My exile behind the pony parade was pleasant enough as we made our way through the woods. In fact, that was one of the most surprising aspects of our stay. We’re an outdoors kind of family usually but we were amazed just how much time we spent outside during our stay, despite it being winter. OK, it helped that it didn’t pour down the entire time – very possible given Cumbria’s climate. Despite it being somewhat less than balmy, there were stacks of things to do outside, including a lovely dusk walk called Our Enchanting Forest at Night, led by a Center Parcs ranger, during which we learned about red squirrels, badgers and bats. My daughter now has a prized collection of squirrel-eaten pine cones and knows all about the differences between greys and reds. The latter are genuinely prolific here, we spotted several every day.
Of course, we made good use of the pod-like Village Centre – it would be embarrassing to say how many times we ate at Bella Italia; the staff were lovely and deeply understanding (we are neither quiet nor tidy as a family when eating out), the children’s choice was good and there was plenty to entertain them, from sparkly lights and balloons to a small play area. Oh, and the adults’ food was pretty tasty too.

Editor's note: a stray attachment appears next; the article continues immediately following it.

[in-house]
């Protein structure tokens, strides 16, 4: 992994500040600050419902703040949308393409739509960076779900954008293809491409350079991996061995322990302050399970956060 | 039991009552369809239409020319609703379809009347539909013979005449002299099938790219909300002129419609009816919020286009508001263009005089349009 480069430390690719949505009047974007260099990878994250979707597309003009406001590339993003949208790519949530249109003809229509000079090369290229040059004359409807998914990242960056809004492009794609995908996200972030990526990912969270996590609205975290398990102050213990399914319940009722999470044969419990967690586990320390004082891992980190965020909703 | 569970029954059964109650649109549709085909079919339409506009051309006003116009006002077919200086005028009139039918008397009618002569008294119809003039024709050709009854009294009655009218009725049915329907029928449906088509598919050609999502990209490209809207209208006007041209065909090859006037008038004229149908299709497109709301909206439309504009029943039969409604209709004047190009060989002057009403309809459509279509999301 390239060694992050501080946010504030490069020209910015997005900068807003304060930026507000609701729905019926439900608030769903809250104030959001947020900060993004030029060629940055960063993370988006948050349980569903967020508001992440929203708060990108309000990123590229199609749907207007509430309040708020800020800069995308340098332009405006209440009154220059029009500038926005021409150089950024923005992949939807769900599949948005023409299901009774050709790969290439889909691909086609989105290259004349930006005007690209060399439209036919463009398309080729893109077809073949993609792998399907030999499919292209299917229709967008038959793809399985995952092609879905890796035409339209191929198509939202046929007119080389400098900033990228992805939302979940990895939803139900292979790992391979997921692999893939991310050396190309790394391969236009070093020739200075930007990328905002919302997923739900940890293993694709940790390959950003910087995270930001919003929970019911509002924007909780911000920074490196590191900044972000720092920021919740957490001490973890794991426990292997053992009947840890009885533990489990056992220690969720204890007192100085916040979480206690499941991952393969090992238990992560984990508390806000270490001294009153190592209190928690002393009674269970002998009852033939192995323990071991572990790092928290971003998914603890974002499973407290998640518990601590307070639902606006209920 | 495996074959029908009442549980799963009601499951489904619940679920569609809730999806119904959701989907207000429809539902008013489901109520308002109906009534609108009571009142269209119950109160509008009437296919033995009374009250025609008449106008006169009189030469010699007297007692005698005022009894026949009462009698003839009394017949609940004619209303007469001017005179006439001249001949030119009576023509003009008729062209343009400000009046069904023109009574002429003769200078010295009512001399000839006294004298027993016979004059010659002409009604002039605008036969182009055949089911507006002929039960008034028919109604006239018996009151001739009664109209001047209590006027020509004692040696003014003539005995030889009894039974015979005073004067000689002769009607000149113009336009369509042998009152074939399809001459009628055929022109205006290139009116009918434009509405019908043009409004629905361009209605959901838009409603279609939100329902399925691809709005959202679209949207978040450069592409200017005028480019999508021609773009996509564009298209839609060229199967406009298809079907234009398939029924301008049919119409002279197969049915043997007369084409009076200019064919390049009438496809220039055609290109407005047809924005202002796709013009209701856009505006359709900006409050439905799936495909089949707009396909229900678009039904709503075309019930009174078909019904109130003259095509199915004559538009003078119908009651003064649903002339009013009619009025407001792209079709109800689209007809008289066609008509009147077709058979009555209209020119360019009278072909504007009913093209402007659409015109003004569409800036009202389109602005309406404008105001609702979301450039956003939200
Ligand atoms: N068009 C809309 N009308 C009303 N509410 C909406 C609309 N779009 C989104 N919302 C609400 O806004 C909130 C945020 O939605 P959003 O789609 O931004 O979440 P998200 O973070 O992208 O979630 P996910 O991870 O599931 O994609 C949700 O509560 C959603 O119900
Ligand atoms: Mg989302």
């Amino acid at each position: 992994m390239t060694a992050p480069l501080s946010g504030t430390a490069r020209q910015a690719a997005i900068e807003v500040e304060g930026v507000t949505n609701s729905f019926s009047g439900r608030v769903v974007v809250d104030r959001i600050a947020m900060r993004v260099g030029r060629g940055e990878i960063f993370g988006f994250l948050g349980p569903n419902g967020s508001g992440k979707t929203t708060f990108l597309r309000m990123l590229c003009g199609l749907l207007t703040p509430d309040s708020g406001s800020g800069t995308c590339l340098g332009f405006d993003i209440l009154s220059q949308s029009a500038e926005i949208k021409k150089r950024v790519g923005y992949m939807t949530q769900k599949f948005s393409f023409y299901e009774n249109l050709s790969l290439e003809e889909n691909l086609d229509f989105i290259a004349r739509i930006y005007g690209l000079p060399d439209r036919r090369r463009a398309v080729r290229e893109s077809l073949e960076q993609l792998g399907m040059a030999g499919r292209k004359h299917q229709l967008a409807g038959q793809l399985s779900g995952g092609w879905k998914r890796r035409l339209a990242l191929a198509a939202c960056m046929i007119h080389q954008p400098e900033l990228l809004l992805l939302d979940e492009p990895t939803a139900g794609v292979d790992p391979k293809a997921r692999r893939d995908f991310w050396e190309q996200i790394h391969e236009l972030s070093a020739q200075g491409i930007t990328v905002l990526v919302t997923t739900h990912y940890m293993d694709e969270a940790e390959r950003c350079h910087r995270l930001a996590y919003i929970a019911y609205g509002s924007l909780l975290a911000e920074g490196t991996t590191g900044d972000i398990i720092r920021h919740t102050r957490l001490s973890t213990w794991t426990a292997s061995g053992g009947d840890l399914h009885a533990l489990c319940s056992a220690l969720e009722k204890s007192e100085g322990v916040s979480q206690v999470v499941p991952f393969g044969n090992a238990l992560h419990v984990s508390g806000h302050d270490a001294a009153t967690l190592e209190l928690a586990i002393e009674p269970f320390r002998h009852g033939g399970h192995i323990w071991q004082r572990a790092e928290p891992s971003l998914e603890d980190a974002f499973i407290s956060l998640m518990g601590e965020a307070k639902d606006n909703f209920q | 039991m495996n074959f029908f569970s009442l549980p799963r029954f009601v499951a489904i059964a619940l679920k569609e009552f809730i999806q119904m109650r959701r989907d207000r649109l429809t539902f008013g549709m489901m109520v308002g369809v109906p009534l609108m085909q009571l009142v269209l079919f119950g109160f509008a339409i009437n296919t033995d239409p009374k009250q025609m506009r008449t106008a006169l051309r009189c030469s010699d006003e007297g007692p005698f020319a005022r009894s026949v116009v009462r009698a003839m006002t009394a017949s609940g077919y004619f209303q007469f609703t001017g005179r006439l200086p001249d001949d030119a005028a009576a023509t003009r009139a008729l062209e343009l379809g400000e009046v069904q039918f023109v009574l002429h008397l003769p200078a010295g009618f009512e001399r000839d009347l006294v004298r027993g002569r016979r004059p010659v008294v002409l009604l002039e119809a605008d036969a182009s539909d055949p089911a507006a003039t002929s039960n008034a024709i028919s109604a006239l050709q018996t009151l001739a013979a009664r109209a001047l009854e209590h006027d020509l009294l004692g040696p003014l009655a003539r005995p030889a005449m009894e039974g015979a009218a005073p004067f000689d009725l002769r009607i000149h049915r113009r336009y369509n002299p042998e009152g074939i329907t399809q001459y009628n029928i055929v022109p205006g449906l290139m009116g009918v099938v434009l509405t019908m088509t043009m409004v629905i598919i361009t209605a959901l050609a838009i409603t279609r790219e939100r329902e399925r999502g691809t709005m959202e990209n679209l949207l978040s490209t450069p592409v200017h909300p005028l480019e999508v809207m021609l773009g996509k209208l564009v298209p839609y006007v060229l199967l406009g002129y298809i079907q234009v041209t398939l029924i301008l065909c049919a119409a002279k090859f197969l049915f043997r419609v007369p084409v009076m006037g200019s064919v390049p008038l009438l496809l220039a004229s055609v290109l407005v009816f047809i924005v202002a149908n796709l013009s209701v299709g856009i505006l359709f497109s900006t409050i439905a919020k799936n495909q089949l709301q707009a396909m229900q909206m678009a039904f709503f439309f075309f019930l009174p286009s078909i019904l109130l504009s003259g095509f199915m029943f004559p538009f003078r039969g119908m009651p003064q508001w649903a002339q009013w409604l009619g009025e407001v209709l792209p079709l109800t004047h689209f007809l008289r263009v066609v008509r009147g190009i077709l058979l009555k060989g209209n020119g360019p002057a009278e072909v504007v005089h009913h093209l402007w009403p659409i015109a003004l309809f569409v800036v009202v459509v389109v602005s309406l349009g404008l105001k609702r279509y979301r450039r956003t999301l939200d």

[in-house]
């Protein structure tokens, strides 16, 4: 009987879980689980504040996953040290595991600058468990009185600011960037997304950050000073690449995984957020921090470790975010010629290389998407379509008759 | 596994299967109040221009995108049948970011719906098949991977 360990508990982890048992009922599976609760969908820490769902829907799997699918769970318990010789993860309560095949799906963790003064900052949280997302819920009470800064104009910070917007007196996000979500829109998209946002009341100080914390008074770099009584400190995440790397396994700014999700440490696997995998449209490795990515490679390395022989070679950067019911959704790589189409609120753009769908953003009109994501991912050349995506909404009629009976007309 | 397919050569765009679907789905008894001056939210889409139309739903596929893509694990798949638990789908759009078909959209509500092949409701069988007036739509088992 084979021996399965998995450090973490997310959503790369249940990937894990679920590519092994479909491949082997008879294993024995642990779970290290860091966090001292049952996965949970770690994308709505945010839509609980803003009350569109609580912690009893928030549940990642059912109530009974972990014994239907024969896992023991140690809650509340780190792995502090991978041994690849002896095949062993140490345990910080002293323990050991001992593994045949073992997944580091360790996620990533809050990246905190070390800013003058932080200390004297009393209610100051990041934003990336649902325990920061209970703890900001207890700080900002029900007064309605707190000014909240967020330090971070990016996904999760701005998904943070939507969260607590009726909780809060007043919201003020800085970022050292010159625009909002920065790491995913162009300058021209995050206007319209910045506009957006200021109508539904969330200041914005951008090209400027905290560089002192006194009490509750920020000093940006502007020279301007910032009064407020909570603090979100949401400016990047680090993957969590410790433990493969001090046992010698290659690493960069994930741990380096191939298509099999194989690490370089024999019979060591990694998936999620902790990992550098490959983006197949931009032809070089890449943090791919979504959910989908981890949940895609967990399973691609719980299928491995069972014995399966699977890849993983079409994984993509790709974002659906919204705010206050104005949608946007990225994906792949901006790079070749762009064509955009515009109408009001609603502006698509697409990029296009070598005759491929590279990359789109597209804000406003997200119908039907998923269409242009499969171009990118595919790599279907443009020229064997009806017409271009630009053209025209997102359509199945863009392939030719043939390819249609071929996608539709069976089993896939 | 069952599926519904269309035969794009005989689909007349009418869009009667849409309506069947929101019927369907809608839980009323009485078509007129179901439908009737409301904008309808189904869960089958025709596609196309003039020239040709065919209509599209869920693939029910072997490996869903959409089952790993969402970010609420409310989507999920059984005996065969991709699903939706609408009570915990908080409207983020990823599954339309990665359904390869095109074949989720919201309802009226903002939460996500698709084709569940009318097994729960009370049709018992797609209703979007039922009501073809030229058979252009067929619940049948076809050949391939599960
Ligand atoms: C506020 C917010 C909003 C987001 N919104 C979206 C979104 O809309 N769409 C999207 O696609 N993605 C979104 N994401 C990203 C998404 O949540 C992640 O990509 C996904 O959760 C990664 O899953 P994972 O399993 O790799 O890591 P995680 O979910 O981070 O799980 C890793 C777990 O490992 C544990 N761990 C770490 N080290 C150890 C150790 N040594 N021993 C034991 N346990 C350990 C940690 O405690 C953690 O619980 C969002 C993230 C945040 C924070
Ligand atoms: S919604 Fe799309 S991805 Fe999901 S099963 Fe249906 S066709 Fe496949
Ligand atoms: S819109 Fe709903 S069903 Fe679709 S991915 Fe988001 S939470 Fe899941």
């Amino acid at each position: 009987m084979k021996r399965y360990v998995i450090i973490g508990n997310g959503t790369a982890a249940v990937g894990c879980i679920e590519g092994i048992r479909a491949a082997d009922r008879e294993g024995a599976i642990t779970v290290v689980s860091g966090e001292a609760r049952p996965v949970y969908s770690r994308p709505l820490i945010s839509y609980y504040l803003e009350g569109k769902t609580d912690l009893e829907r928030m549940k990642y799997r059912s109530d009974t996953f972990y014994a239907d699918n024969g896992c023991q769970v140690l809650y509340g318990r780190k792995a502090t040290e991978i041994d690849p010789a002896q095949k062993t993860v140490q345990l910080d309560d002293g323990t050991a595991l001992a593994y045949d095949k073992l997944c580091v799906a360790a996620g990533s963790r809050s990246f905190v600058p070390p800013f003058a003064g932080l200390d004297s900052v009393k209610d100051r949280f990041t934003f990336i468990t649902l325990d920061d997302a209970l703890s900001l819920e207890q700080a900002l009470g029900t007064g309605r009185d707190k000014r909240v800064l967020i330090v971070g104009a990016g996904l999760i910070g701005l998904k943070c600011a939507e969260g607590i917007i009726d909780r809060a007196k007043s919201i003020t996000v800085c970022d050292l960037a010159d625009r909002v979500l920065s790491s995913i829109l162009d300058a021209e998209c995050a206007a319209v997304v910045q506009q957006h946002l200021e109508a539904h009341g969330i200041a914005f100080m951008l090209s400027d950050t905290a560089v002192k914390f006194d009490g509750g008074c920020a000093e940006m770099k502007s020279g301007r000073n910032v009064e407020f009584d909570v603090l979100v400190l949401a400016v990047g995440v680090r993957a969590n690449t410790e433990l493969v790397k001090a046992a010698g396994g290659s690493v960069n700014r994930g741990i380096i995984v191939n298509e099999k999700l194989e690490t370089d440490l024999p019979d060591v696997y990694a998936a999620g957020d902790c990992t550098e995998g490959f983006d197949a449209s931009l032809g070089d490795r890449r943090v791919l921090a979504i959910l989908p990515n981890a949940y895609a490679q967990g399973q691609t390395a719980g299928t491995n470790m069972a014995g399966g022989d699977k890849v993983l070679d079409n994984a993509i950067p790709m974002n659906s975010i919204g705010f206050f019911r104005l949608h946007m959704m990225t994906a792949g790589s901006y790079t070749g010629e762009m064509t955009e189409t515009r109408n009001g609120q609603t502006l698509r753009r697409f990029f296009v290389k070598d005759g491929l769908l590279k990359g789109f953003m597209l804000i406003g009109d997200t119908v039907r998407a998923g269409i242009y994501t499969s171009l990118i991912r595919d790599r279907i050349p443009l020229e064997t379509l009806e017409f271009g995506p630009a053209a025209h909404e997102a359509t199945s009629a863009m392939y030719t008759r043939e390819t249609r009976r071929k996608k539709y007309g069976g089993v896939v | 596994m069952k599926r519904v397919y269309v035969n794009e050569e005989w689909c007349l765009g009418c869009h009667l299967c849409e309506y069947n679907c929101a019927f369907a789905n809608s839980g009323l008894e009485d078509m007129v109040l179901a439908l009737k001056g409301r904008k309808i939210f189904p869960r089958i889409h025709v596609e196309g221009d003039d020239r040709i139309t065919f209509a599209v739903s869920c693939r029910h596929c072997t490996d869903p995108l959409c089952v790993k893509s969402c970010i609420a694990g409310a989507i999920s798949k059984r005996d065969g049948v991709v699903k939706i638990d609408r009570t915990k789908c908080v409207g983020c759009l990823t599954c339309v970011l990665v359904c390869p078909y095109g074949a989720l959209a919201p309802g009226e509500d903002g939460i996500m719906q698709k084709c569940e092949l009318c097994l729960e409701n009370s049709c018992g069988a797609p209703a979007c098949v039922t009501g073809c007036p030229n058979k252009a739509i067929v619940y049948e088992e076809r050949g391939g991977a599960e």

The Village Centre is also home to the Subtropical Swimming Paradise, with its slides, waves and very welcome subtropical temperatures. It was actually hard to fit in a visit, there was so much to do outdoors, but it’s such an iconic part of Center Parcs – and there’s no extra charge for a visit – that it shouldn’t be missed. What child, big or small, couldn’t fail to love being swept around the rapids or swimming outside with their body warm as toast under the water while seeing their breath in the frosty air?
We barely scratched the surface of the activities on offer for children but while Center Parcs is very definitely about families, the adult contingent of that unit isn’t forgotten. Even those without children come to the spa for pampering breaks. But while they may get the whole day to hang out at Aqua Sana, enjoying its outdoor pool and vast range of treatments without childcare worries, they can’t possible get the ultimate feeling of guilty indulgence by having a luxury pedicure while on a family holiday. Or so my other half tells me – I got the childcare while she got the polished tootsies.
We were there four nights. It felt like longer – in a good way. We were refreshed, full of fresh air and talking about our next trip as we packed. As for the delights of Keswick and the rest of the Lake District, they’ll have to wait.
Nick Drainey stayed in a three-bedroom Executive Lodge (which sleeps up to six people). This type of accommodation starts from £559 for four days. Activities and extras are not included, check www.centerparcs.co.uk for details.
For more information about Center Parcs or to make a booking, visit www.centerparcs.co.uk or call 08448 266266.
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Weather for Edinburgh
Wednesday 22 May 2013
Temperature: 3 C to 13 C
Wind Speed: 23 mph
Wind direction: North west
Temperature: 5 C to 10 C
Wind Speed: 24 mph
Wind direction: North west